A teenage au pair from England is accused of murdering their baby, and yet Deborah and Sunil Eappen feel as if they are on trial, too.
For all the sympathy they have gotten, the Eappens, both doctors, also have received hate mail and harassing phone calls accusing them of putting their careers ahead of their children by hiring help on the cheap.
The angry debate has crackled over radio talk shows and in a flood of calls to Court TV, which is broadcasting the trial live.
"It's almost chilling to gauge the reactions toward them," said Court TV programing chief Erik Sorenson, who was struck by the number of callers who condemned Mrs. Eappen for choosing to work instead of caring for her children full time.
"Apparently the parents didn't want a kid," one radio talk show caller said. "And now they don't have a kid."
Louise Woodward, the 19-year-old au pair, spent two days on the stand denying charges she ever shook, hit or slammed 8-month-old Matthew Eappen, who died of head injuries in February. The defense rested Monday and closing arguments begin today.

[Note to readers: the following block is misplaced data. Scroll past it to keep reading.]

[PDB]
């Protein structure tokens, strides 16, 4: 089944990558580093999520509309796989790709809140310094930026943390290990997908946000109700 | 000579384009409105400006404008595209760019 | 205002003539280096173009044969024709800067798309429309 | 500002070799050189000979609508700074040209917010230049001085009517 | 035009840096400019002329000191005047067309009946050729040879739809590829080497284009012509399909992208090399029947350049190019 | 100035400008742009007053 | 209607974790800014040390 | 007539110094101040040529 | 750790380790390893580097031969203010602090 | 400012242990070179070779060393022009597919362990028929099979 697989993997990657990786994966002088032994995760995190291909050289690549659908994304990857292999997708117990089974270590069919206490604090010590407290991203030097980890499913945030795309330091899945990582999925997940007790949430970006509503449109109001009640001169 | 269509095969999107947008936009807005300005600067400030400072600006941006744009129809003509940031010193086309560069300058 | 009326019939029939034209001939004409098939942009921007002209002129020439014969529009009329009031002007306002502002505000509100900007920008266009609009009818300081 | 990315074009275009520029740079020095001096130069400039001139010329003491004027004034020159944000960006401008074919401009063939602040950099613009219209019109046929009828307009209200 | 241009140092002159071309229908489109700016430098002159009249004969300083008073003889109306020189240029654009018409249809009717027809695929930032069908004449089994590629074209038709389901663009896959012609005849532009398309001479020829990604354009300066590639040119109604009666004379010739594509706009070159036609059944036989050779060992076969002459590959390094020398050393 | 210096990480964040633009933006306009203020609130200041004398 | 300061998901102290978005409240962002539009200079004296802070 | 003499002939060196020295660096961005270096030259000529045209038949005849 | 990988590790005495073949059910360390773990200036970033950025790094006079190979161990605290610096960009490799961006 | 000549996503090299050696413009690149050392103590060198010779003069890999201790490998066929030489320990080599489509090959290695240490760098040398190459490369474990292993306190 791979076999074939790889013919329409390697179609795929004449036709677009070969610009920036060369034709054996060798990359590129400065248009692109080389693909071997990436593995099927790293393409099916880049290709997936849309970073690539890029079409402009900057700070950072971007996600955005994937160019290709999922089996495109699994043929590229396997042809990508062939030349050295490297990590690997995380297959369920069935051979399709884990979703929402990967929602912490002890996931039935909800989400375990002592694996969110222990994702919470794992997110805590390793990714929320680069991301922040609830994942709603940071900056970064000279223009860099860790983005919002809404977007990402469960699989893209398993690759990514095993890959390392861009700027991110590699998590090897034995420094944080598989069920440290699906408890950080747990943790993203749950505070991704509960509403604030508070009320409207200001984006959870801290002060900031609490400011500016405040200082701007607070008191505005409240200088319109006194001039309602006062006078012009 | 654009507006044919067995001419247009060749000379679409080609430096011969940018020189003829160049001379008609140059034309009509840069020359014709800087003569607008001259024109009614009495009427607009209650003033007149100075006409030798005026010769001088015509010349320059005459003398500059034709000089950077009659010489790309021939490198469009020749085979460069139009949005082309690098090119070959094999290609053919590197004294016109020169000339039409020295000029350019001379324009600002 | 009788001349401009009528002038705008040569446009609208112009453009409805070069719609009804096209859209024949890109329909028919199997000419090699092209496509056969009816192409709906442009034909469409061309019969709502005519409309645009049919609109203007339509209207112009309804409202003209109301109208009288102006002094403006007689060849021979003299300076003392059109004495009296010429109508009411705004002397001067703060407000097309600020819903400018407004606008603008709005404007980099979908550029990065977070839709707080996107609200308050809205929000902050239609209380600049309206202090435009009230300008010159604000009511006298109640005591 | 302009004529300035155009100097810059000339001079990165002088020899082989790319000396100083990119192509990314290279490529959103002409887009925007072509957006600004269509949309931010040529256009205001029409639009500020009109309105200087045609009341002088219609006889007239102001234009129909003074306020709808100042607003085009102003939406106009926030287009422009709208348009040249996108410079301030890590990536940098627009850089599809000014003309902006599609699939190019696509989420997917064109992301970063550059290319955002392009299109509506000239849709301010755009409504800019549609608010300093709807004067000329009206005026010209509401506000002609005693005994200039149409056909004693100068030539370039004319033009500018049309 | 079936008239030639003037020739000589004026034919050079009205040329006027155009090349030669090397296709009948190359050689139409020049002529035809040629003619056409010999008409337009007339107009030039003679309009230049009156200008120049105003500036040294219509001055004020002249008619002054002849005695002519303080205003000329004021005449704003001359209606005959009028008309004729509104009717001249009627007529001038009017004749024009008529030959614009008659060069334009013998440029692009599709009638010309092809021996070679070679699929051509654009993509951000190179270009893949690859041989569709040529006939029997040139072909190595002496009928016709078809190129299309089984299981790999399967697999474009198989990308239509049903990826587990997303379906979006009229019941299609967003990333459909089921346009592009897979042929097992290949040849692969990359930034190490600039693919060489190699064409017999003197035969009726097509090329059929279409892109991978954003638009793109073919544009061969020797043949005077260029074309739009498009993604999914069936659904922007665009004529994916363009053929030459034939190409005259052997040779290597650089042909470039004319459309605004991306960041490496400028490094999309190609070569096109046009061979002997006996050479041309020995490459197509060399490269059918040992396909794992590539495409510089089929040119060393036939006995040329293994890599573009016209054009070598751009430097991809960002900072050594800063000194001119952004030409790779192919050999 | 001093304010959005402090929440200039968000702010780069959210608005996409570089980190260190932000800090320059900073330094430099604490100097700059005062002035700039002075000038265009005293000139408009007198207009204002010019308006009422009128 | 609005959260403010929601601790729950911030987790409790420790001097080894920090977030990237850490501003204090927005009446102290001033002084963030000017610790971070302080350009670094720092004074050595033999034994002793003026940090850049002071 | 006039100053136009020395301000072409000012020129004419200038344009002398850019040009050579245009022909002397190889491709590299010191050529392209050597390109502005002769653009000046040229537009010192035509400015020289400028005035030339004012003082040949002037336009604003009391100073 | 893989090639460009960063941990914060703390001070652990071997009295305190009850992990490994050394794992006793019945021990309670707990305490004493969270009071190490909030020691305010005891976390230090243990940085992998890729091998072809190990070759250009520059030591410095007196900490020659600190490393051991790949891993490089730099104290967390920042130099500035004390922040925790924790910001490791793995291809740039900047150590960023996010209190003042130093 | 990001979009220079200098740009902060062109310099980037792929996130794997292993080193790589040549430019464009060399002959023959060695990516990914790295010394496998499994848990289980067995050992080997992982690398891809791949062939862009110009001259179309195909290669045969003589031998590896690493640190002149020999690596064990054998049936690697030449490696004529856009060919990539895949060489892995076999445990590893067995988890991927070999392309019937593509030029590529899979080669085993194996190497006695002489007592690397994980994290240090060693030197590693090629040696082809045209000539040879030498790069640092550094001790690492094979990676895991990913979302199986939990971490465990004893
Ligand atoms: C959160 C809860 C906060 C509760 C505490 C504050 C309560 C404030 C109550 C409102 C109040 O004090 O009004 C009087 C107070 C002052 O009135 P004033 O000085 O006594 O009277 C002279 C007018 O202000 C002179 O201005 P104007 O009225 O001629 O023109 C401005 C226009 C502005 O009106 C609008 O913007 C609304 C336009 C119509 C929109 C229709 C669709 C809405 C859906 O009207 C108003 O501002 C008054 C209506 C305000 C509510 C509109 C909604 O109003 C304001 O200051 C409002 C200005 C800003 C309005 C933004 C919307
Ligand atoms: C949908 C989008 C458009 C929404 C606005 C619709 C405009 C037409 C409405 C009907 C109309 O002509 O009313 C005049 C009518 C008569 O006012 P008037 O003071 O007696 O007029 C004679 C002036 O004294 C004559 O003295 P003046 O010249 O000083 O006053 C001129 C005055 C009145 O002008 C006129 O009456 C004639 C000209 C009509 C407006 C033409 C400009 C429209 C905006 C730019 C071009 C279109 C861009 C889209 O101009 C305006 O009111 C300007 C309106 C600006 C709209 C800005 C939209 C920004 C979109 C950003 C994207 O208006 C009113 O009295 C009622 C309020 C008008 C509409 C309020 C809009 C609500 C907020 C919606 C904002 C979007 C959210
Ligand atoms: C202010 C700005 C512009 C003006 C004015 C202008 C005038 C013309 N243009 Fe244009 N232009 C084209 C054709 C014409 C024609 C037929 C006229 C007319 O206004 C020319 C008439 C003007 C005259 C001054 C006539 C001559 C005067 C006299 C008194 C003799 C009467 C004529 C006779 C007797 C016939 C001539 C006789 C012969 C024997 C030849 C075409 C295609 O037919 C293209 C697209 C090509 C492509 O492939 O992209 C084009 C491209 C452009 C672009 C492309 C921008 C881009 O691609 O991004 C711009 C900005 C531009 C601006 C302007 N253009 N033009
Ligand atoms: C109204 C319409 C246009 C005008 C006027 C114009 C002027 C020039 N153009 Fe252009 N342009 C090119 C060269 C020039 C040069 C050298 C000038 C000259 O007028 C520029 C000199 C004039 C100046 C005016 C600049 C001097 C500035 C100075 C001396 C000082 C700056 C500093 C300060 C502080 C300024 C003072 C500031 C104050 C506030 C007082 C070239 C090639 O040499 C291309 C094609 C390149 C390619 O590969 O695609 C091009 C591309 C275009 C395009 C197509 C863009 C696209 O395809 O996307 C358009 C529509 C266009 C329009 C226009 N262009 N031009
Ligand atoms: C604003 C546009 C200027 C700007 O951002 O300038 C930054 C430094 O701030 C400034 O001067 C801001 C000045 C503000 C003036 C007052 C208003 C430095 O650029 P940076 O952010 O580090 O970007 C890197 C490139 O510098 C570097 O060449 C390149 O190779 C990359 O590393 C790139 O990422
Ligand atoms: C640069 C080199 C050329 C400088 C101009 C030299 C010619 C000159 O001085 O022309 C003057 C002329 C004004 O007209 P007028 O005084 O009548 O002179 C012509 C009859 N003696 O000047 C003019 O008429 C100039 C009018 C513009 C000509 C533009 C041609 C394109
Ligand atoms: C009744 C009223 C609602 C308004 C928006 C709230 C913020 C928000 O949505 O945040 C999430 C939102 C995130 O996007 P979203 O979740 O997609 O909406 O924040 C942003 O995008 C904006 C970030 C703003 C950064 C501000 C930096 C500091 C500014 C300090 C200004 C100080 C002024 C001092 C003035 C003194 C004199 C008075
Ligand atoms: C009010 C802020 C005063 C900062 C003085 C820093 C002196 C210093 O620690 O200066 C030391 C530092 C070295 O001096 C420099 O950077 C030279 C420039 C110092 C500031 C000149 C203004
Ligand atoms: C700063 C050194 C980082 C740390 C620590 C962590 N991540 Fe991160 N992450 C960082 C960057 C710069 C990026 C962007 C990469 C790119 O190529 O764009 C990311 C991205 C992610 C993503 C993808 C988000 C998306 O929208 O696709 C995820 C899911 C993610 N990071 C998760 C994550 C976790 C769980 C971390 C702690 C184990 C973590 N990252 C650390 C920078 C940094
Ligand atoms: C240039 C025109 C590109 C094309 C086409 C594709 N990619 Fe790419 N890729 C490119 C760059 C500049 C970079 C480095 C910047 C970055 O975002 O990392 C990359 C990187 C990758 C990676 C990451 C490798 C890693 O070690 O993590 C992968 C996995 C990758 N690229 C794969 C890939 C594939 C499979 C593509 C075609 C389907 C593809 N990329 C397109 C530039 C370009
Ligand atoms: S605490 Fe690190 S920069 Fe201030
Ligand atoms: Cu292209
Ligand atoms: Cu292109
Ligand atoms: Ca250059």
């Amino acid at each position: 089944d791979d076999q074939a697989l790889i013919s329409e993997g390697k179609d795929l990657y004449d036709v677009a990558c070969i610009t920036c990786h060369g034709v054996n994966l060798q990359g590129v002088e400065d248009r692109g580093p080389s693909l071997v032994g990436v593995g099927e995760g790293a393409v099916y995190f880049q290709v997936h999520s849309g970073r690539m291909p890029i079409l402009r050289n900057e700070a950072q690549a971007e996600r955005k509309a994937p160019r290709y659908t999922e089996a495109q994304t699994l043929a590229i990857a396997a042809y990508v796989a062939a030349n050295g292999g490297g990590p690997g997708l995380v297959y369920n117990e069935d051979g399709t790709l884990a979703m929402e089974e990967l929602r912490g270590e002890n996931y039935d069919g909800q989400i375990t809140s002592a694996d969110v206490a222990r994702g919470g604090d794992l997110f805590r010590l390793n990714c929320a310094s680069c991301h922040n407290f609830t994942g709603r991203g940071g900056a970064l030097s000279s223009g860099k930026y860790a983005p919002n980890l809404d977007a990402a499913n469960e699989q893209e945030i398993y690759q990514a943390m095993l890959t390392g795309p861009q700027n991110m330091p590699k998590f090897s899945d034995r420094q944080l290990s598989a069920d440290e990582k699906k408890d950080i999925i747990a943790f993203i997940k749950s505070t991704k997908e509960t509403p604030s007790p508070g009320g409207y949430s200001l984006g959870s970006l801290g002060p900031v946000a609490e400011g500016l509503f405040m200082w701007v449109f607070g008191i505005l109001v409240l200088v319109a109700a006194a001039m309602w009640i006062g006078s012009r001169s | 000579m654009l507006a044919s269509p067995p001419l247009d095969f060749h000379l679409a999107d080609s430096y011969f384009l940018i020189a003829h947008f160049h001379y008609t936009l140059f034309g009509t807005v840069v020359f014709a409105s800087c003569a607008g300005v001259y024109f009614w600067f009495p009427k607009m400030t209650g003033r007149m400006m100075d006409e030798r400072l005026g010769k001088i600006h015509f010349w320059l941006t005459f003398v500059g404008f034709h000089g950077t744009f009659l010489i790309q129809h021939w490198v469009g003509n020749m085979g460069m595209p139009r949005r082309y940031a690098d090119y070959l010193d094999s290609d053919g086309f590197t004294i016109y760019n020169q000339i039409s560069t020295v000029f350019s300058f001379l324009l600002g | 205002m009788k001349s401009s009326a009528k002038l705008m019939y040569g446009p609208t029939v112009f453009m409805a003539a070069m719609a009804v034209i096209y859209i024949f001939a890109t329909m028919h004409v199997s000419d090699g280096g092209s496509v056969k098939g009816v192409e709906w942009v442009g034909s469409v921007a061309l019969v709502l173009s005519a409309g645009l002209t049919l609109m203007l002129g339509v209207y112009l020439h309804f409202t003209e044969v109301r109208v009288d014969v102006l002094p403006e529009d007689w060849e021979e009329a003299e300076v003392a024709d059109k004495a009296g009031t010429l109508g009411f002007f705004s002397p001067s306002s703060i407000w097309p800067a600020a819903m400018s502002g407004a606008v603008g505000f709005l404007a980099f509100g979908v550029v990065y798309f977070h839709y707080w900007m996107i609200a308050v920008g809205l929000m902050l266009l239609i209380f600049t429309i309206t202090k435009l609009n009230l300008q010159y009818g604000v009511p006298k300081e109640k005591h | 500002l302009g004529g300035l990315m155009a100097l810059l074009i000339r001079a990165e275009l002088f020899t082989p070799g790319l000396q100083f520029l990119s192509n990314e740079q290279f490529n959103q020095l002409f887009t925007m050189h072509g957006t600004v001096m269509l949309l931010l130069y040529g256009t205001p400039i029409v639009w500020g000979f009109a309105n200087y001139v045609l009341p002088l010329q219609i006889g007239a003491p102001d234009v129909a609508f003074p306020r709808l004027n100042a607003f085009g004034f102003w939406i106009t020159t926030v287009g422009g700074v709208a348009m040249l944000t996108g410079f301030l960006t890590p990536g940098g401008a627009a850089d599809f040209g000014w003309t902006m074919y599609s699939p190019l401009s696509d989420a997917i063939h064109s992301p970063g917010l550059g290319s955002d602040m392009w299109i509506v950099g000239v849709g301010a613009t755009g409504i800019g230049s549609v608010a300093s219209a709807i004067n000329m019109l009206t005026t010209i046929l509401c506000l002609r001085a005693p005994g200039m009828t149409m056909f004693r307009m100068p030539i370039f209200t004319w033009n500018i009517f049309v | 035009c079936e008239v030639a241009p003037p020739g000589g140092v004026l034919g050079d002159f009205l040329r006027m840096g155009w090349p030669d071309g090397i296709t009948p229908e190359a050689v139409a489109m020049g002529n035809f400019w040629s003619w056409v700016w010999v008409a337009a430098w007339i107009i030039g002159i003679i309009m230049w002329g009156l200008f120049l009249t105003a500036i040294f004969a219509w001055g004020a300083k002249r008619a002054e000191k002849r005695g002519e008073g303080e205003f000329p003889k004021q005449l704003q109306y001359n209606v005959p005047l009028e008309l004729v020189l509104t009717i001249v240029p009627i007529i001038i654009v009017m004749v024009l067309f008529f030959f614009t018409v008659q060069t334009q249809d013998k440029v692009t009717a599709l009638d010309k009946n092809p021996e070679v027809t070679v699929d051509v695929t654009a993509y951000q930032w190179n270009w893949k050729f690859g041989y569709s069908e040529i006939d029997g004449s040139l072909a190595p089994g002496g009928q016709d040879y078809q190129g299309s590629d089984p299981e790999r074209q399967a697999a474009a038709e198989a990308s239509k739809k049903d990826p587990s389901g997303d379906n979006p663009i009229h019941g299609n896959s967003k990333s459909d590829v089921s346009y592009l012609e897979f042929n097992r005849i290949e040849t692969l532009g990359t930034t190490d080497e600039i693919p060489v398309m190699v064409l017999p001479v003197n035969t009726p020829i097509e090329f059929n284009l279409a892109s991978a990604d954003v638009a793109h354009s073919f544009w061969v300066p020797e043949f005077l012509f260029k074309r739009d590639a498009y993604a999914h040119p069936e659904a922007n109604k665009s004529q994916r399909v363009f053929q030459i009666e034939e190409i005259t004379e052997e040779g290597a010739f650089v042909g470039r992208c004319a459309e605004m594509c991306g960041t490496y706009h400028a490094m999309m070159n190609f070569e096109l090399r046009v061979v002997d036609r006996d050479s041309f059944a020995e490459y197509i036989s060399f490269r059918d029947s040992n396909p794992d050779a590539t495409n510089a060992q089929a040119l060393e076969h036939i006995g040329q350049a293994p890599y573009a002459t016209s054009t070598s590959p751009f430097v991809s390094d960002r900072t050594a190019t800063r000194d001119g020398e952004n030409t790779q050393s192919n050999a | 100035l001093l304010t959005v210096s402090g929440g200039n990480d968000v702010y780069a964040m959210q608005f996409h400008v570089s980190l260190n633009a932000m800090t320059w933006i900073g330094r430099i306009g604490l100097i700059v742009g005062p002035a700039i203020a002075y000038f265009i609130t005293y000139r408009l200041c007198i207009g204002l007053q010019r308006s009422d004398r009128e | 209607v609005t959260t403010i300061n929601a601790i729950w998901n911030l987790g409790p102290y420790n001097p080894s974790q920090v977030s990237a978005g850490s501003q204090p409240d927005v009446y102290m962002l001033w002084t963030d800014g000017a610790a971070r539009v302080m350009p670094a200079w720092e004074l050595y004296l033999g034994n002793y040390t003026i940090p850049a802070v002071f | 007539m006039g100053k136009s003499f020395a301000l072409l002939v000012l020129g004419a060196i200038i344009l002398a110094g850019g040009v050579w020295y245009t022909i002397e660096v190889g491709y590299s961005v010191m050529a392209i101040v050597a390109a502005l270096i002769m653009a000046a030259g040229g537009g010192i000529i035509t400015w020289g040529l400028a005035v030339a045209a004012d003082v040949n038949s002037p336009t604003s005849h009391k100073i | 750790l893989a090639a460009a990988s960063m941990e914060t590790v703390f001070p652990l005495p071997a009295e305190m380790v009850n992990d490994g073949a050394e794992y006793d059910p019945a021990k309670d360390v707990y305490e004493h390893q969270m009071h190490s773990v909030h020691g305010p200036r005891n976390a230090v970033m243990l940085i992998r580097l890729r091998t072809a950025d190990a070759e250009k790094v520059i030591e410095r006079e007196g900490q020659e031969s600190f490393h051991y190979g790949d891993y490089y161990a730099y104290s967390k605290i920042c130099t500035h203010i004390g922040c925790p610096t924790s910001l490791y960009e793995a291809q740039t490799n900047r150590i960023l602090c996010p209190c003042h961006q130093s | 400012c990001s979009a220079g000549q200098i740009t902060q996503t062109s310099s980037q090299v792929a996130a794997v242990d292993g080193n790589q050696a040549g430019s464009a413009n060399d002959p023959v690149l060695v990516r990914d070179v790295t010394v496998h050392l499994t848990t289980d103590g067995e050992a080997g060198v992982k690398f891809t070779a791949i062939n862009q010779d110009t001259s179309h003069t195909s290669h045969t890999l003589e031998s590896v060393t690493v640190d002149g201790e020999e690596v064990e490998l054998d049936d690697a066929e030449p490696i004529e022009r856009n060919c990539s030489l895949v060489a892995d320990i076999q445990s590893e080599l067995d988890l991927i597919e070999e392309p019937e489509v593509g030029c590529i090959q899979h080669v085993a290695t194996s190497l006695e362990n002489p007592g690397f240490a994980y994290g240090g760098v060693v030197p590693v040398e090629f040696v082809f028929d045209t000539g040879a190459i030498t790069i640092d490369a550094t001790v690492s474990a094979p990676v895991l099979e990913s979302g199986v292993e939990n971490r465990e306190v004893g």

At the request of the defense, the Superior Court judge in the case ruled that the jury can only consider verdicts of first- or second-degree murder _ not a lesser charge of manslaughter. Prosecutors, fearing a jury would have less leeway to convict, immediately appealed, but a higher court judge upheld the ruling.
Much of Woodward's testimony dealt with the frustrations and demands of her job as an au pair. She came to the United States believing she would have time to see the country. Instead, she spent her days taking care of the Eappens' two children and doing the household chores, all for $115 a week. A nanny, a full-time professional, would be paid considerably more.
Prosecutors charge Woodward took out her frustrations on the baby.
Callers to the Eappens' house have told the couple that their boy's death was their own fault and that they got what they deserved for hiring "slave labor."
Matthew McCue, a family friend and spokesman for the Eappens, who are under a court gag order, said the couple are devastated, not only because they lost their son but because they feel the public and the media have turned against them for who they are _ successful doctors who live in the prosperous Boston suburb of Newton.
"This is a class issue," McCue said. "This is not just a case of kooks writing letters. There is an element of mainstream society that seems to be blaming them without the slightest knowledge of the facts."